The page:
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The Grand Canal Way Green Route - 3rd Lock, Inchicore to 12th Lock, Lucan

The Grand Canal Way Green Route - 3rd Lock, Inchicore to 12th Lock, Lucan

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Archived item. This item is published here for historical reasons. The information below may be out of date.

The Grand Canal Way

Green Route

3rd Lock, Inchicore to 12th Lock, Lucan

Opens on 18th June 2010

The 8.5km Green Pedestrian and Cycle Route along the southern towpath of the Grand Canal from the 3rd Lock, Inchicore to the 12th Lock, Lucan which commenced construction in December 2008 is nearing completion and will be officially opened on the 18th June 2010. This route also facilitates the installation of two 110kv power circuits which will reinforce ESB Networks’ existing 110kV network in West Dublin and accommodate existing and future 110kv substations. The €25m project reflects an innovative and co-operative approach by all parties to address what are pressing requirements for the rapidly developing area of West Dublin.

The Green Route project was initiated by South Dublin County, Dublin City Council, ESB Networks and Waterways Ireland. The scheme has been developed in a partnership manner by the four statutory bodies and yields dividends for all concerned, benefiting in particular the communities and businesses in the West Dublin region and established a blueprint for future inter-agency projects. The project has delivered in a green, sustainable and cost effective manner the following components:

Power Supply

The installation of ducting to facilitate a twin 110kV circuit from Inchicore to Grange Castle Business Park to reinforce the existing network and to provide security of supply to existing and future residential and commercial users in West Dublin. A ducting network for public lighting and communication technologies is also installed.

Green Pedestrian & Cycle Route

The construction of an 8.5km high quality safe pedestrian and cycle route over the power ducts provides a secure option for cyclists, pedestrians, joggers and impaired mobility users. The route provides an alternative mode of transport for commuters to work, school or for leisure purposes. The route is almost completely off-road and commences at Davitt Road, Inchicore, crosses the Kylemore Road, Killeen Road, Parkwest Avenue, Ninth Lock Road by use of ramps and newly installed pedestrian crossings and ends at the 12th Lock, Newcastle Road. The route links into the Adamstown Pedestrian and Cycle Route which is currently being constructed and joins the existing pathway from Inchicore along the Grand Canal to the Grand Canal Basin. It will also link to the Portobello to Clontarf Route which is being designed and constructed by Dublin City Council and which links to the existing route to Howth. The finished products will provide a safe almost completely off-road route from Lucan to Howth in the near future.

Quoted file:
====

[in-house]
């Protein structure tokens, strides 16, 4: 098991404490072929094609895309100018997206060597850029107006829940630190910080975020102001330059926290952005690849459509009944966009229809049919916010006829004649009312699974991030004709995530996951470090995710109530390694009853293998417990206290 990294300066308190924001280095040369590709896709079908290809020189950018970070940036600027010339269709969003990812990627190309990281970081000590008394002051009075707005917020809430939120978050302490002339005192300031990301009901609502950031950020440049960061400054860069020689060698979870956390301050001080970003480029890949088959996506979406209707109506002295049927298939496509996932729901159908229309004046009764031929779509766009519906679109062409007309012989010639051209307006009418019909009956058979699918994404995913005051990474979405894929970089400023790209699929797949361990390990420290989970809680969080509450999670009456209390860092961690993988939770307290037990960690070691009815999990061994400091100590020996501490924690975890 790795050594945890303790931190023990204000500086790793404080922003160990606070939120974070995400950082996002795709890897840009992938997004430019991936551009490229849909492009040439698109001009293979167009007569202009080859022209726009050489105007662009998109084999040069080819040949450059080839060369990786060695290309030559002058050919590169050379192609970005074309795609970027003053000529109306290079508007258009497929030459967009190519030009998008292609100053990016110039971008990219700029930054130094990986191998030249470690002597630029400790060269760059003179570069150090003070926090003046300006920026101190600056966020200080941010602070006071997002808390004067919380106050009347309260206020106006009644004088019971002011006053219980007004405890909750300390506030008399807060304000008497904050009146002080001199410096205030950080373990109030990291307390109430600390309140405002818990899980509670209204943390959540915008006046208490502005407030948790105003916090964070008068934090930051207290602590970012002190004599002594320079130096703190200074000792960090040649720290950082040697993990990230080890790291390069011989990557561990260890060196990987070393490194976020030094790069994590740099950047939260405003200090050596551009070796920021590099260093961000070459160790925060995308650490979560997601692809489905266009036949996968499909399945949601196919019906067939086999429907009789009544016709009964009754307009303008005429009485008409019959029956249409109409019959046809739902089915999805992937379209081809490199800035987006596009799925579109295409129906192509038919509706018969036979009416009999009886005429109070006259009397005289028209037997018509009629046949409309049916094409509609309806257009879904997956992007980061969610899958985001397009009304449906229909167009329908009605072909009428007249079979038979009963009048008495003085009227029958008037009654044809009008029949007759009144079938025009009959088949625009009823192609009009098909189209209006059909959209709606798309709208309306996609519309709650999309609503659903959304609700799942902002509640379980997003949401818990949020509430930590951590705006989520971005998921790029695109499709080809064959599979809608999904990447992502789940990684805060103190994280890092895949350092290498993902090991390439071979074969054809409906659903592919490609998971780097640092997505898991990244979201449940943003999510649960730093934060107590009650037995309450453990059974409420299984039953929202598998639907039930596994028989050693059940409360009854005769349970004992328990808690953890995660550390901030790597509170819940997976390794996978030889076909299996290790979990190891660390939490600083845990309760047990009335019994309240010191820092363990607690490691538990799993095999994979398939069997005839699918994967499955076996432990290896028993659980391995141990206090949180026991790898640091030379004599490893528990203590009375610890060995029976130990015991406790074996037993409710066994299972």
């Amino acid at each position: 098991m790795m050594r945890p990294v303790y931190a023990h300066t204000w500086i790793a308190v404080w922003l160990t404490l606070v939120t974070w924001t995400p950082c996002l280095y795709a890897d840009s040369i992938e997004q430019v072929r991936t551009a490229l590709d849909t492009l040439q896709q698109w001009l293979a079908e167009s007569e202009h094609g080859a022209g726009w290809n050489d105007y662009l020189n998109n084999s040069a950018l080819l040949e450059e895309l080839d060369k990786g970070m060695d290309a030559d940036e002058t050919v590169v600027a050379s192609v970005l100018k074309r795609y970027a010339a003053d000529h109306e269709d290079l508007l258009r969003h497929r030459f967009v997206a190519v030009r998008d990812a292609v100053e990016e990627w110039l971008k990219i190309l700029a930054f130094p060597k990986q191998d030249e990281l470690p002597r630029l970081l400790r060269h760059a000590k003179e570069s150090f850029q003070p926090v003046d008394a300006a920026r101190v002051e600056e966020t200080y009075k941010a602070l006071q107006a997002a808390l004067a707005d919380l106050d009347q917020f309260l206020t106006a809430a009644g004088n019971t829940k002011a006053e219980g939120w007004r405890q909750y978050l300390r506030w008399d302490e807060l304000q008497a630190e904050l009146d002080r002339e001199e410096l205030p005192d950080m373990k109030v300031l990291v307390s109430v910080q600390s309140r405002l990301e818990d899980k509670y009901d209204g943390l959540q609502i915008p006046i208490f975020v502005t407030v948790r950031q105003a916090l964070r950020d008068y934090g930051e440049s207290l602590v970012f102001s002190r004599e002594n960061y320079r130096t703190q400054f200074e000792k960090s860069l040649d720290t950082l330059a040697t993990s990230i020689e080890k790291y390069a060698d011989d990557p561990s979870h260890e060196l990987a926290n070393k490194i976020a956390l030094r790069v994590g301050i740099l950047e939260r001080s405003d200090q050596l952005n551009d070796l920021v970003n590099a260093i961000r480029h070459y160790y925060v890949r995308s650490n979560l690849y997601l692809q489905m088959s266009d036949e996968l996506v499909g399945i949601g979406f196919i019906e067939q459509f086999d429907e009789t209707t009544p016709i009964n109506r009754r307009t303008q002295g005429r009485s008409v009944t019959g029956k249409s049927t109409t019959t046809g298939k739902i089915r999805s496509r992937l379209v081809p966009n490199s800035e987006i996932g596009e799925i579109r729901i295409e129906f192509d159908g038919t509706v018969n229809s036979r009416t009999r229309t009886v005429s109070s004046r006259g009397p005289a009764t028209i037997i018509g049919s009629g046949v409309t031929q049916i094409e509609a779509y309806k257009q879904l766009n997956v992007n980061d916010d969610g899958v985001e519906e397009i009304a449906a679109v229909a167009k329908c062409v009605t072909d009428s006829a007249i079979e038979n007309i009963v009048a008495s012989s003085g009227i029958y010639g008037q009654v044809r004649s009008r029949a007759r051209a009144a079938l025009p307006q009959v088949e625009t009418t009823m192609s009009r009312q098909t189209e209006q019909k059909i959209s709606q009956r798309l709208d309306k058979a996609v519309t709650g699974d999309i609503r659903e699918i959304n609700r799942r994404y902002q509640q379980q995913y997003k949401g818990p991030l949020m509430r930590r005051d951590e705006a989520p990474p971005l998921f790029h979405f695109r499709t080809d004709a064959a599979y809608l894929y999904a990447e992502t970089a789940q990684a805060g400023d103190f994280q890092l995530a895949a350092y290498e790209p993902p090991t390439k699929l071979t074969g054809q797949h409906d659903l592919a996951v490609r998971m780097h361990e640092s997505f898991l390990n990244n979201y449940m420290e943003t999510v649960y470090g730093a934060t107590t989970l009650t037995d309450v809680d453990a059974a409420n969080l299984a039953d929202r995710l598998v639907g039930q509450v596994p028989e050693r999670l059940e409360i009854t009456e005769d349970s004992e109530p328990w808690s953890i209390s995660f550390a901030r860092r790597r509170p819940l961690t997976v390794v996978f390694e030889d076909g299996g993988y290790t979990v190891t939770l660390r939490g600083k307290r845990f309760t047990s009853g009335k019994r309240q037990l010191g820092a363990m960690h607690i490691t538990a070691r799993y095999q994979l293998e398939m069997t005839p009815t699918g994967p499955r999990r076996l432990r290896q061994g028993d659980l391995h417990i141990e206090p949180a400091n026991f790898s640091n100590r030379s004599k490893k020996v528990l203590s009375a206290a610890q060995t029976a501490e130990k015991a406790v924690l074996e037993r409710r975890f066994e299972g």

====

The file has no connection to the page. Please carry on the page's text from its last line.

Security & Lighting

To ensure maximum use of the Green Route public lighting consisting of 308 lights and a 24 hour monitored CCTV system consisting of 66 cameras have been installed along its entire route. The lighting incorporates the latest in computer aided monitoring and dimming systems. Access to the route is secured by kissing gates whilst facilitating access by the mobility impaired.

Natural Environment

Specific measures have been taken to protect the ecology and natural landscape of the towpaths including the carrying out of an extensive bat survey, provision of bat boxes, otter holts, an extensive landscape planting of 844 extra native Irish trees and 44,000 shrubs and a litter control plan involving the placement of litter bins along the route. This is the first project in Europe to dim lights to accommodate the food gathering patterns of bats, the sleep patterns of otters as well as other nocturnal species.


The scheme provides for fishing points, boating jetties and berthing areas, seats and facilitates additional water sports activity on the Canal. The scheme opens up one of the Country’s most scenic waterways to the public by providing easy access and security along the route.

Signage & Information

Anextensive signage scheme outlining the history of the Canal, the wildlife and flora that resides on and in its vicinity. 141 directional signs, 50 entrance/warning/other signs and 4 Smart Signs will provide real time information to the users of the route.

Brief History of Grand Canal

1756 Grand Canal construction commenced at 11th Lock.

1803 The Grand Canal was connected to the Shannon River.

1804 The first boat passed from Dublin to Shannon

1852 The last passenger boat was withdrawn. They had become unnecessary due to the advent of steam trains.

1960 The last trade boat was withdrawn by Coras Iompair Eireann.

1986 Grand Canal System transferred to the Office of Public Works

1996 Grand Canal system transferred to the Department of Arts, Culture and the Gaeltacht and then to the Department of Arts, Heritage, Gaeltacht and The Islands.

1999 Grand Canal System transferred to Waterways Ireland, a North/South Body established after the Good Friday Agreement.

2010 The Grand Canal Way, Green Route 3rd Lock to 12th Lock opens.


  • Towpath prior to Improvement Works
    Towpath prior to Improvement Works

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